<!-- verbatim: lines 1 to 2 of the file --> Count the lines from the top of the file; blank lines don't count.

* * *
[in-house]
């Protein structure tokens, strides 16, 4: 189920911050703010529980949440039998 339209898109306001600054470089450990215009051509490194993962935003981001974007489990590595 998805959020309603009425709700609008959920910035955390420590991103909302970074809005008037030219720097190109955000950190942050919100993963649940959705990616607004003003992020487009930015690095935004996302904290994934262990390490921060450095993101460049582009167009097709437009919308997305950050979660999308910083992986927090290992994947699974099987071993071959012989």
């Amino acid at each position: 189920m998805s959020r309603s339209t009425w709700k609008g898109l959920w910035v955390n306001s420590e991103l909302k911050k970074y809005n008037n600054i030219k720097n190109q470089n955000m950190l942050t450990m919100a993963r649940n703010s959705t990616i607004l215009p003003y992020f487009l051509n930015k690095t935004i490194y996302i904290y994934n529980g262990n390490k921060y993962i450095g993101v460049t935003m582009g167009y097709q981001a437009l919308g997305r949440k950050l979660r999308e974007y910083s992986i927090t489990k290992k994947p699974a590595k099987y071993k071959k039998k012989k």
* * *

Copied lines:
[in-house]
């Protein structure tokens, strides 16, 4: 189920911050703010529980949440039998 339209898109306001600054470089450990215009051509490194993962935003981001974007489990590595 998805959020309603009425709700609008959920910035955390420590991103909302970074809005008037030219720097190109955000950190942050919100993963649940959705990616607004003003992020487009930015690095935004996302904290994934262990390490921060450095993101460049582009167009097709437009919308997305950050979660999308910083992986927090290992994947699974099987071993071959012989």